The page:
Hi everyone, my name is Dodie Smith and live in the Triangle area of NC. I was introduced to Henri Nouwen through a quote from the “Life of the Beloved,” used by a Baptist teacher (of all people!) whom I respected. (I can say that because I’m a Baptist!) Henri’s writings have been my lifeline to grace and peace. The Wounded Healer was required reading when I trained to become a hospital Chaplain. It was life-changing. Return of the Prodigal revealed to me my proud heart…I could go on, as most of you could, too. I’ll try to stay tuned. I’m not very good at these online groups, but my heart is with you.

  15. Elaine M says:

    I have always been attracted to the humility, warmth, compassion, and accessibility of Henri Nouwen. He has helped me to use my own woundedness not a reason to beat myself up psychologically or to throw up my hands in despair but as a way to connect with the sufferings of others and to discover the healing power of forgiveness. I have been participating in these book discussions for several years, and I always benefit from the insights and inspiration posted here. Most recently I sent a copy of Henri’s BREAD FOR THE JOURNEY to a young woman in prison with whom I have been communicating for several years. In a recent letter she told me that she has been sharing some of the entries with her roommate and a few others. Henri really has a message for almost anyone who can be receptive.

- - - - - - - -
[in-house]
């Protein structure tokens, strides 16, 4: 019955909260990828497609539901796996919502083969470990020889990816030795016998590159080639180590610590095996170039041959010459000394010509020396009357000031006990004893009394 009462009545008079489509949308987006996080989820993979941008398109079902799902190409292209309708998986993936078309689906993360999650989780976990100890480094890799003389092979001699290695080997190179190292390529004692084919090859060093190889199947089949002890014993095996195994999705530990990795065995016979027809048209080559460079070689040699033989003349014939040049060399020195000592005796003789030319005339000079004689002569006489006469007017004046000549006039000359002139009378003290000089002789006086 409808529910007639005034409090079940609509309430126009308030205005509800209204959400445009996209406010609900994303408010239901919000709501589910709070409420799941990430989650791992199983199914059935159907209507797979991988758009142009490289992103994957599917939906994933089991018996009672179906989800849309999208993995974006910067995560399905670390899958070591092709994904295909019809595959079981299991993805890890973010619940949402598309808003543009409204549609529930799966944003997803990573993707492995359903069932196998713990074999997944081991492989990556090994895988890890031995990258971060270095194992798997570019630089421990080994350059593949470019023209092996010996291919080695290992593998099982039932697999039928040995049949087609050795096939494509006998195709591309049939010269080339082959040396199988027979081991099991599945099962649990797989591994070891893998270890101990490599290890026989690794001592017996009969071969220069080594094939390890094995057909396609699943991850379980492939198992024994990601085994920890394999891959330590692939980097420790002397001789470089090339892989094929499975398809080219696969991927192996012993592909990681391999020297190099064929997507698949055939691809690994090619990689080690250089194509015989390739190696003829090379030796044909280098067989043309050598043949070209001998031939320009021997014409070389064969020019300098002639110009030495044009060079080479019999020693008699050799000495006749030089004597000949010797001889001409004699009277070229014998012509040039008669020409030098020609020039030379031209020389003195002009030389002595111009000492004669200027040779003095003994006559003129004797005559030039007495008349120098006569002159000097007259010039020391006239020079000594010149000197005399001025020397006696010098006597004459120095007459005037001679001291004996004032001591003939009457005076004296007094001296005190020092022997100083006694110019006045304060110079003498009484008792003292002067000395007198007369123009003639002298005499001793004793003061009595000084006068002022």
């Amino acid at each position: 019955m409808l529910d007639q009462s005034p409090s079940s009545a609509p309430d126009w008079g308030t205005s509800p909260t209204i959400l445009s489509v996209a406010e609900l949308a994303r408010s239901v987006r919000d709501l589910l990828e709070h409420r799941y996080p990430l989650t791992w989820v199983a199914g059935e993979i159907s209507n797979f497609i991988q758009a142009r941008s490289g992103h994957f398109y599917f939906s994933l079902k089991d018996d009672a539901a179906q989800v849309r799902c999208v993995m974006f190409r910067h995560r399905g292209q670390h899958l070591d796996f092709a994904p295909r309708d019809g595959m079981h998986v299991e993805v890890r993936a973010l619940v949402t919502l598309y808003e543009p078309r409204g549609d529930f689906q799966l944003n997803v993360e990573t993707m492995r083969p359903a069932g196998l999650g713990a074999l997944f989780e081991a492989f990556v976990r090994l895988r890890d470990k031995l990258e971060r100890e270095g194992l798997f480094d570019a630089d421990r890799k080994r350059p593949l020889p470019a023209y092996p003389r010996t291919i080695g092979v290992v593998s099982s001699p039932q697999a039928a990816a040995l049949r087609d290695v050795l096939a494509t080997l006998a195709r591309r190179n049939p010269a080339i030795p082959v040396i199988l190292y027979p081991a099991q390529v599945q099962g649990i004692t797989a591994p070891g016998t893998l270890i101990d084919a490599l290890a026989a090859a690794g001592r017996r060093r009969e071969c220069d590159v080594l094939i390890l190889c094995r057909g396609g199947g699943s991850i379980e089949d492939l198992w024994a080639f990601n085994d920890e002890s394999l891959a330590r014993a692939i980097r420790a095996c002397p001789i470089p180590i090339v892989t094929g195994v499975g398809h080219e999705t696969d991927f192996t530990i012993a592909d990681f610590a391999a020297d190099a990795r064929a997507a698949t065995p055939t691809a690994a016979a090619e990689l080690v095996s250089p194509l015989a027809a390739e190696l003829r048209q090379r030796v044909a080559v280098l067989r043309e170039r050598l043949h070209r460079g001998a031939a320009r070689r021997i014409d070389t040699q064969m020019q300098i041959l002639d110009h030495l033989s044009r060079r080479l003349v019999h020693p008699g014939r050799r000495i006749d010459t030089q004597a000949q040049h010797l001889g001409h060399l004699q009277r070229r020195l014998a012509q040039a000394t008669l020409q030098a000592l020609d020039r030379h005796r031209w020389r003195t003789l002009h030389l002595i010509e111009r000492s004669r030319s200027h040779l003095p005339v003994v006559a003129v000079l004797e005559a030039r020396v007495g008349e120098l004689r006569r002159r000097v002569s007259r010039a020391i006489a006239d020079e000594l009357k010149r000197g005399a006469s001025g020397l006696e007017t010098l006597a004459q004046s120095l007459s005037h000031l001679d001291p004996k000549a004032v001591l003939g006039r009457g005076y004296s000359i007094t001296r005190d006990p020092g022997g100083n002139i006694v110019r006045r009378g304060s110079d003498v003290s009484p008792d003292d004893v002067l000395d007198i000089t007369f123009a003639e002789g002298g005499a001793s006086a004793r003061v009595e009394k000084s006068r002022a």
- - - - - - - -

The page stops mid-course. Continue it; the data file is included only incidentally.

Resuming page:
Given the suffering and distress in our world right now, I am grateful for the timing of this book discussion. Ray, thanks again for facilitating. I know this will be a powerful experience for all of us.

  16. Jim Carrillo says:

    I am Jim and live in Santa Barbara, CA. I believe it was John Dear or the Catholic Worker that introduced me to Nouwen over 20 years ago. I have not looked back. The Return of the Prodigal Son is my favorite Nouwen book and I am sorry I missed that discussion. Nouwen’s willingness to share his struggles, doubts, joys and pains have mirrored many of my own. Or maybe they just helped me face mine in a more positive manner. I have received my book and look forward to sharing these discussions. Thank you for the opportunity.

  17. Janet Hoben says:

    Hi everyone! My name is Janet Hoben. I am 62 and on permenant disability due to multiple spinal fusions, fibromyalgia, and other issues. I am very involved in my church community. I really discovered reading Nouwen during this pandemic. I want more!

  18. Rodney Page says:

    Hello everyone,

    I’ve been impacted deeply by several of Henri Nouwen’s books. Particularly, Return of the Prodigal Son and Wounded Healer. I’m looking forward to a time of soul-refreshing and inspiration during these turbulent times of social unrest in America.

    At 71 years of maturity, I am a Life Coach and Consultant with the privilege of nurturing and guiding the lives of youth and adults in an educational setting. I am a container for many.

    I’m looking forward to a deeper exploration of the life and writings of Henri Nouwen.